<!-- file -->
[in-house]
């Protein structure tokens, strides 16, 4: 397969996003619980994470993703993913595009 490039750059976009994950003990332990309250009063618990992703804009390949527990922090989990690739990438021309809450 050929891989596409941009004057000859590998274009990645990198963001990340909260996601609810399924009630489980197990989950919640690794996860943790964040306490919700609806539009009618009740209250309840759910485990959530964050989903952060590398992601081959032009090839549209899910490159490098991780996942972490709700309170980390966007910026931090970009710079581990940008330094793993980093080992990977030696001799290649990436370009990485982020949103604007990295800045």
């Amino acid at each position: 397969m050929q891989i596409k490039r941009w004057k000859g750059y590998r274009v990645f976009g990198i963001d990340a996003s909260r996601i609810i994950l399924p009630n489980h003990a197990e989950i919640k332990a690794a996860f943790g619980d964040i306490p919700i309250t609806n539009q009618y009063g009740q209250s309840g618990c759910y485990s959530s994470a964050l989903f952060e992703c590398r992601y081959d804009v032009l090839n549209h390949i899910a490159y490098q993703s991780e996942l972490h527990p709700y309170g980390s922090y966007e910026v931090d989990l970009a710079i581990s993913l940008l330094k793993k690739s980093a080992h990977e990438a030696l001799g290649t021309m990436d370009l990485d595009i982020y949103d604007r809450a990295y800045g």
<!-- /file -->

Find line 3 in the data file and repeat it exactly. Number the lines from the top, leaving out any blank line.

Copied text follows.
């Amino acid at each position: 397969m050929q891989i596409k490039r941009w004057k000859g750059y590998r274009v990645f976009g990198i963001d990340a996003s909260r996601i609810i994950l399924p009630n489980h003990a197990e989950i919640k332990a690794a996860f943790g619980d964040i306490p919700i309250t609806n539009q009618y009063g009740q209250s309840g618990c759910y485990s959530s994470a964050l989903f952060e992703c590398r992601y081959d804009v032009l090839n549209h390949i899910a490159y490098q993703s991780e996942l972490h527990p709700y309170g980390s922090y966007e910026v931090d989990l970009a710079i581990s993913l940008l330094k793993k690739s980093a080992h990977e990438a030696l001799g290649t021309m990436d370009l990485d595009i982020y949103d604007r809450a990295y800045g």